News next: a journalism teacher's diary

May 21, 2013

Advice on writing and reporting

Filed under: None — Bernard L. Stein @ 9:23 am
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Students ask me all the time about perfecting their craft. Roy Peter Clark of the Poynter Institute recently posted the notes he took at a conference after “listening carefully to four of the [Washington] Post’s most accomplished writers and reporters: David Finkel, Bob Woodward, DeNeen L. Brown, and Ezra Klein.”

My favorite advice came from Finkel, who said in part about reporting from Iraq:

My intent was to answer a question that needs answering for the reader: What was it like for a soldier to be there in Iraq.
The fact that I stayed in the war zone made all the difference. I was a continuing presence, not someone who parachuted in and out.
Go to a place where other reporters aren’t. Go to the hidden place, the unseen place.
If the tractor with bread and water is headed to feed the refugees in the field, take a flying leap onto the back of that tractor.
Assume nothing, ask everything.
If a refugee is wiping his face with a handkerchief, ask about the handkerchief (turned out to be a gift, a “love letter” from his illiterate wife).
You reach the point where you are “living with people” who become characters in your stories.

Here’s some of what I told students in my opinion writing class:

You have to respect your readers.
You have to investigate—to be a reporter. Telling people what you think they should know and care about is a heavy responsibility. You need to be certain the facts are straight.
You have to give issues a human face or a human voice, to let readers know why they matter.
You have to write well. There are only two ways I know to learn to do that: by writing; and by reading.
Like athletes, writers need to stay in shape. If you take a week off or a summer off, your eye will be less keen, your voice will squeak, your prose will get flabby.
And you need to read omnivorously. Not just newspapers and magazines, but novels, poetry, history, philosophy, science. In particular you need to read what Matthew Arnold called “the best that has been thought and said”: all those dead white men who are so scorned—the Greeks; the King James Bible; Shakespeare; Tolstoy; Hobbes; Marx; Freud; Melville; Mark Twain.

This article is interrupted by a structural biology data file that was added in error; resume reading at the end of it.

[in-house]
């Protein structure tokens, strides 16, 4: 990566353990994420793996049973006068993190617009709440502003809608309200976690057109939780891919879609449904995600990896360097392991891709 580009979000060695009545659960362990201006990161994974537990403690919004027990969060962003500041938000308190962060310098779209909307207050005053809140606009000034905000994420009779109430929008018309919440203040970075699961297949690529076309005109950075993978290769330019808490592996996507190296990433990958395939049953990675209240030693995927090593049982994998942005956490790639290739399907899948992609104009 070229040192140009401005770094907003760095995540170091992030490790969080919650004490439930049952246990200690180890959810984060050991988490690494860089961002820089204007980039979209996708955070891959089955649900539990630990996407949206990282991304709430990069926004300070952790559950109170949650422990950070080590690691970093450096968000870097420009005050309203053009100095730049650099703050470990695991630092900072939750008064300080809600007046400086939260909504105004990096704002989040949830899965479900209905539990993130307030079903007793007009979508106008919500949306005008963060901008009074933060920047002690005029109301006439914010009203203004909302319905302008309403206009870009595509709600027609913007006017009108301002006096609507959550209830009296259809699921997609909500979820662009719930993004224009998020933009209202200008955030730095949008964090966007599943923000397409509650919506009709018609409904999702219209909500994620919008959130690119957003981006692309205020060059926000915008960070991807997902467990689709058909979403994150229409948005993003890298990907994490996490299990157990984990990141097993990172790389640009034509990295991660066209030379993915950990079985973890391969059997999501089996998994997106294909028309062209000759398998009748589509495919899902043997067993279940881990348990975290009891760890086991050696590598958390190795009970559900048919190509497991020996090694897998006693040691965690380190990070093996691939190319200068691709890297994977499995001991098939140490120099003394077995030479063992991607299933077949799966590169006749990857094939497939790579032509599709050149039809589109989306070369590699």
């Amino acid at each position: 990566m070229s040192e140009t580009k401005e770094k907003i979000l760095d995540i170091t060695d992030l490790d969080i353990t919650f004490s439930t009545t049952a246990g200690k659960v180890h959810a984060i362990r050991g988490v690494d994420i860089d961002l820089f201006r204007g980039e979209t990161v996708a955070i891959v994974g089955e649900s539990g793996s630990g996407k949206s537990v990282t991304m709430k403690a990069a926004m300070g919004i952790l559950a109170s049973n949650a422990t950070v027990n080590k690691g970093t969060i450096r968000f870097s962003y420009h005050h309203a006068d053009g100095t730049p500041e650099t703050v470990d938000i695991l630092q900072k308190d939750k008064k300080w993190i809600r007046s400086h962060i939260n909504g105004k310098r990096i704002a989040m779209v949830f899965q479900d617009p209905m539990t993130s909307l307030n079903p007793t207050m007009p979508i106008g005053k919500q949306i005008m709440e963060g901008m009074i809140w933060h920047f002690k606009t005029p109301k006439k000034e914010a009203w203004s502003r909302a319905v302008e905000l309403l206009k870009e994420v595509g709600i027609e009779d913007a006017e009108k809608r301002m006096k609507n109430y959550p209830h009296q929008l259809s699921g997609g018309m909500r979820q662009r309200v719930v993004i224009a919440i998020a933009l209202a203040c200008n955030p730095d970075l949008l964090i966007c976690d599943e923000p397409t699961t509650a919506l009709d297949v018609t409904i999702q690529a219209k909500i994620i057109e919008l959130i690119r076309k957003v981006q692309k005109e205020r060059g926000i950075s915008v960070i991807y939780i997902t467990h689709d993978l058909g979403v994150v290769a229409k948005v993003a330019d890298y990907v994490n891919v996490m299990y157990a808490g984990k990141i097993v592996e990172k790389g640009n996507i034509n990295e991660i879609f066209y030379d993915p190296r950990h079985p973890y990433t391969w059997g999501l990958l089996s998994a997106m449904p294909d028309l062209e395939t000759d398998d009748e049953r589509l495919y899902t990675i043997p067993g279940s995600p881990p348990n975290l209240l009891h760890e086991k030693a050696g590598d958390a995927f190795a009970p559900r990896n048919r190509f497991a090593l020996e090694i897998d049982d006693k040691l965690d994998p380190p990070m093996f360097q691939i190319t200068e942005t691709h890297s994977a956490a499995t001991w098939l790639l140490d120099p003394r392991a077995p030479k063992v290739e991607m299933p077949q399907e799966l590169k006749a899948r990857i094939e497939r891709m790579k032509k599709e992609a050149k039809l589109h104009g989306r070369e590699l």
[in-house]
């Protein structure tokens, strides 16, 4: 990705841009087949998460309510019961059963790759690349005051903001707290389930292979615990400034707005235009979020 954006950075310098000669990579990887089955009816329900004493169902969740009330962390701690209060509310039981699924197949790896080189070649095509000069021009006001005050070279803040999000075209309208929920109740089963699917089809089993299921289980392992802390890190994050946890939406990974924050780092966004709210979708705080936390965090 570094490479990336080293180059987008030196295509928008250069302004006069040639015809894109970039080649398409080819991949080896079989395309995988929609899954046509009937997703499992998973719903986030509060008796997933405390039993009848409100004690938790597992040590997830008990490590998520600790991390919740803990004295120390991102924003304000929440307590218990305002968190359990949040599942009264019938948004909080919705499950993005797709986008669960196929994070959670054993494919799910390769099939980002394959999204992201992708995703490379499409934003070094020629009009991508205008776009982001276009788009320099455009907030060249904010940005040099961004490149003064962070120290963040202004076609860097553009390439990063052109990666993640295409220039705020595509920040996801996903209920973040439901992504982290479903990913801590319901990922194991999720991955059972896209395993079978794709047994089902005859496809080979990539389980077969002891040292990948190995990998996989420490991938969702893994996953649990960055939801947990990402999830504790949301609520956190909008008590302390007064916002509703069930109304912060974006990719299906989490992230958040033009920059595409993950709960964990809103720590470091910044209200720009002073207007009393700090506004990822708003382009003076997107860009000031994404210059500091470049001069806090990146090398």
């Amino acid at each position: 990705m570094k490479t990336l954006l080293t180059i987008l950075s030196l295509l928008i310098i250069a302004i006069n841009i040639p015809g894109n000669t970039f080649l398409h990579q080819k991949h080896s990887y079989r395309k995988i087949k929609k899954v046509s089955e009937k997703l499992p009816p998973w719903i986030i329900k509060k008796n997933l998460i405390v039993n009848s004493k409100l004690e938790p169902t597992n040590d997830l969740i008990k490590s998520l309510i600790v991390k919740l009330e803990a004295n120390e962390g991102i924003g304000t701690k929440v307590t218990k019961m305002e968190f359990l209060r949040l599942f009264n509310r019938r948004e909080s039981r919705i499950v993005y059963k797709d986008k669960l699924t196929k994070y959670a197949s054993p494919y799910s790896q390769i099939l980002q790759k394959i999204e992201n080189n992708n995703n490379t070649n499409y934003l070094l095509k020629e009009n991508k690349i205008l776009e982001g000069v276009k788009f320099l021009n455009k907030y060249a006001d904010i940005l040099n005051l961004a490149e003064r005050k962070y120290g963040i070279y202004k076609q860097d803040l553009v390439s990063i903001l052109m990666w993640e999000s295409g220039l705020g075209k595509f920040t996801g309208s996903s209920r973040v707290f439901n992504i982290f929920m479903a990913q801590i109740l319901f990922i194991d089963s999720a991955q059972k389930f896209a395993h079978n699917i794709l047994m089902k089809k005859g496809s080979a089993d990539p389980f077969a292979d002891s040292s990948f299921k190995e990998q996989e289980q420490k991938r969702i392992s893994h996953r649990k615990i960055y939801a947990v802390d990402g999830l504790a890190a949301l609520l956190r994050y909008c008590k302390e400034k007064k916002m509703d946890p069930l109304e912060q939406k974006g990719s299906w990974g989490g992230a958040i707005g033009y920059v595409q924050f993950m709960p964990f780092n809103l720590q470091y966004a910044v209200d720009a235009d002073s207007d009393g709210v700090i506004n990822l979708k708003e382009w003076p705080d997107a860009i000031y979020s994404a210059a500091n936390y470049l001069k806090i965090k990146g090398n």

Reading good writing is like eating good food. You incorporate it as muscle and energy. It enters the bloodstream of your prose.

March 6, 2010

Stop, thief, continued

Gerald Posner's Facebook photo

When award-winning writer Gerald Posner admitted that he had plagiarized a substantial part of his story about a sensational murder case from the Miami Herald, he blamed the World Wide Web.

The core of my problem was in shifting from that of a book writer – with two years or more on a project – to what I describe as the “warp speed of the net.”

That’s like a carpenter blaming his hammer when he hits his thumb.

Here’s how Posner describes his working methods, the methods he says made him an “accidental plagiarist.”

For the Beast articles, I created master electronic files, which contained all the information I developed about a topic – that included interviews, scanned documents, published articles, and public information. I often had master files that were 15,000 words, that needed to be cut into a story of 1,000 to 1500 words.

In the compressed deadlines of the Beast, it now seems certain that those master file were a recipe for disaster for me. It allowed already published sources to get through to a number of my final and in the quick turnaround I then obviously lost sight of the fact that it belonged to a published source instead of being something I wrote.

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